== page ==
Apple's chief sales executive steps down

Less than two weeks after Apple Computer said it would fall short of its revenue goals for the quarter, the company's chief sales executive announces he will leave the company at the end of the year.

Less than two weeks after Apple Computer said it would fall short of its revenue goals for the quarter, the company's chief sales executive announced Monday he will leave the company at the end of the year.

Mitch Mandich, senior vice president of worldwide sales, will retire from Apple at the end of December, the Cupertino, Calif.-based company said.

"Mitch has been a key member of Apple's senior management team during the past three years and has led our sales efforts with vigor and integrity," Apple CEO Steve Jobs said in a statement. "Mitch plans to retire and spend more time with his family. We will miss him."

Tim Cook, Apple's senior vice president of operations, will assume Mandich's responsibilities until a replacement is found, the company said.

Although it is unclear whether Mandich's retirement is connected with Apple?s recent sales skid, it is clear the executive has seen better days. Mandich came to Apple as the company completed its acquisition of Next Computer in early 1997 and after Jobs returned to Apple.

The company was then at one of its chronic low points. Toward the middle of 1997, however, the company rebounded under a new management team that included both Jobs and Mandich. Market share, sales and Apple's stock price climbed. In 1998, the company pushed style to the forefront with the iMac, which proved to be a popular consumer computer.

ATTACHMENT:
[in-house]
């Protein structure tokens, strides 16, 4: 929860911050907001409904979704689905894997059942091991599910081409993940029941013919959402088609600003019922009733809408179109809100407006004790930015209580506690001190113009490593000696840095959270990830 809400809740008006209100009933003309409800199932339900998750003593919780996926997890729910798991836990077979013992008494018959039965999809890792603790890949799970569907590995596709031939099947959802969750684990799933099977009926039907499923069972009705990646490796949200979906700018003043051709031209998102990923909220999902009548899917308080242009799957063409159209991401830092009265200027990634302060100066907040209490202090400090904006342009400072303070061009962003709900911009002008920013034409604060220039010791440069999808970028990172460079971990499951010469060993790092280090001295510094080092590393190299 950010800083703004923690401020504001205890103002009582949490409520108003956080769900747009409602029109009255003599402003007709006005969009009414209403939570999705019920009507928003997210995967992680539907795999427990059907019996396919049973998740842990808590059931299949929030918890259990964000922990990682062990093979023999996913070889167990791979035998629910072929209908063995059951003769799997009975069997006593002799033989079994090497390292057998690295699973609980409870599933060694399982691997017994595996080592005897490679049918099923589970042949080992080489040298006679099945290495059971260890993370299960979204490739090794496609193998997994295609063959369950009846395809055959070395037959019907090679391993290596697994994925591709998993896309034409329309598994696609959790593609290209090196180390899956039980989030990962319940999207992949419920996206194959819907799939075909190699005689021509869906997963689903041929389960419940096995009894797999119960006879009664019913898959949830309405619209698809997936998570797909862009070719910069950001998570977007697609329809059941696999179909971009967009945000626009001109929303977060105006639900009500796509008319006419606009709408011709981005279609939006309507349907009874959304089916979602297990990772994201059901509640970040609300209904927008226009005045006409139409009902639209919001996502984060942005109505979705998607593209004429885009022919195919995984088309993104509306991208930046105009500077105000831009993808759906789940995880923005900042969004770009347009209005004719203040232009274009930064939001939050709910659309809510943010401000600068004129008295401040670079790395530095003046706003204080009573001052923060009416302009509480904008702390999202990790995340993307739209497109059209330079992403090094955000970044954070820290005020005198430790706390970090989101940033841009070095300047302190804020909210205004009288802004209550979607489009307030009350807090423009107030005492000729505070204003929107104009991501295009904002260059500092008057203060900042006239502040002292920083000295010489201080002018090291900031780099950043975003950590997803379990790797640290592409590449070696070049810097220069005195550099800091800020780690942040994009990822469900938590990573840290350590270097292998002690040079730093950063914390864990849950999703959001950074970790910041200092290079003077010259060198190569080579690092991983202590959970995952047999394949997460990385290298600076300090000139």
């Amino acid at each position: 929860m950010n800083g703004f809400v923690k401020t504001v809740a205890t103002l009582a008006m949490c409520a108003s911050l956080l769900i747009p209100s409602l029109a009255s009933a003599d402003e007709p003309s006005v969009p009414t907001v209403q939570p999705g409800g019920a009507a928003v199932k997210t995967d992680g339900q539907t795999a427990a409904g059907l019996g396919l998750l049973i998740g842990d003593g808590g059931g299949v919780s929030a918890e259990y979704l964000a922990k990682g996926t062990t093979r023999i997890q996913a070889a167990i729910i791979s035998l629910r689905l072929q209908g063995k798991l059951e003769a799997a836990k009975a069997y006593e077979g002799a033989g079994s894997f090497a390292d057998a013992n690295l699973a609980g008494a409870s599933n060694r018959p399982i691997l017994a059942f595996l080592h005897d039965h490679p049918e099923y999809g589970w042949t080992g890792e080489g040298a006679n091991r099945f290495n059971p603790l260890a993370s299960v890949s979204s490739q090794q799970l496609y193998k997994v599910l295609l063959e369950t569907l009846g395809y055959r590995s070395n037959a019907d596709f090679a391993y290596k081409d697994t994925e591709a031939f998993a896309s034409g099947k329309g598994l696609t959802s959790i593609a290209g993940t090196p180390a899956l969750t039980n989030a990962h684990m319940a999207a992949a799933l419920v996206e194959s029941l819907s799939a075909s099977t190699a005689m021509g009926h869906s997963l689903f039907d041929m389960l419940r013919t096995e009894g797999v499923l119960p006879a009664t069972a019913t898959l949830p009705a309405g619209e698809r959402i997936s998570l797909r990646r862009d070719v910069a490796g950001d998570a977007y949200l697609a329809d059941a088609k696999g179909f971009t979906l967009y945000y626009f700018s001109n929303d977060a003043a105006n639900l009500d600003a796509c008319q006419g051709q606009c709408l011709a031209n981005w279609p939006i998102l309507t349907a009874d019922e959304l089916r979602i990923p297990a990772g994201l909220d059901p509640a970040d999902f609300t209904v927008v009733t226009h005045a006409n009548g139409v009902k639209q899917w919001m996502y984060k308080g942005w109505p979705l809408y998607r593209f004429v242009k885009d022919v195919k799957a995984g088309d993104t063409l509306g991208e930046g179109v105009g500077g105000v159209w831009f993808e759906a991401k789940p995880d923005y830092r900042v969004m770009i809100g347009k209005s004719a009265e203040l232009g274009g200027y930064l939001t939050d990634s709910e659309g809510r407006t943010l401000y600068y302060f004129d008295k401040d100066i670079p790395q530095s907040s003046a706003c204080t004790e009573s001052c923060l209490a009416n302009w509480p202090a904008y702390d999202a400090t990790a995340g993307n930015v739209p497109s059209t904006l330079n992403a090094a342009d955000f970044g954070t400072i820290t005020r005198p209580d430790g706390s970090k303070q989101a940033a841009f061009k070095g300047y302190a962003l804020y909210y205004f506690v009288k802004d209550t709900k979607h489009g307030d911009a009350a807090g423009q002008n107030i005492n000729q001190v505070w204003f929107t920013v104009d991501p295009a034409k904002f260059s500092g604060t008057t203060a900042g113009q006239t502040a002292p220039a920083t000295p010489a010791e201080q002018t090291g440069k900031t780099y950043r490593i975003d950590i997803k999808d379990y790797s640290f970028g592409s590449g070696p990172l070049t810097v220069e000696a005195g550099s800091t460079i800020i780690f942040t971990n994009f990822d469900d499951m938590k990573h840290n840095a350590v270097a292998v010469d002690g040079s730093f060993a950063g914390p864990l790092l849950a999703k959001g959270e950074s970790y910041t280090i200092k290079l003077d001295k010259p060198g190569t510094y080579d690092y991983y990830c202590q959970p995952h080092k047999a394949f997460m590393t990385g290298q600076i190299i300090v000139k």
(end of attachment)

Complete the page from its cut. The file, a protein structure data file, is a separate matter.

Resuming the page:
Signs of weakness began to crop up last quarter, however. In July, the company beat earnings expectations for its third fiscal quarter but reported lower-than-expected revenue because of slow iMac sales.

In late September, the company warned revenue would be substantially below expectations because of low sales in Europe and less-than-sizzling demand for its latest creation, the G4 Cube.

"(Mandich) has played a critical role in our sales spurt in the past three years," a spokeswoman said.

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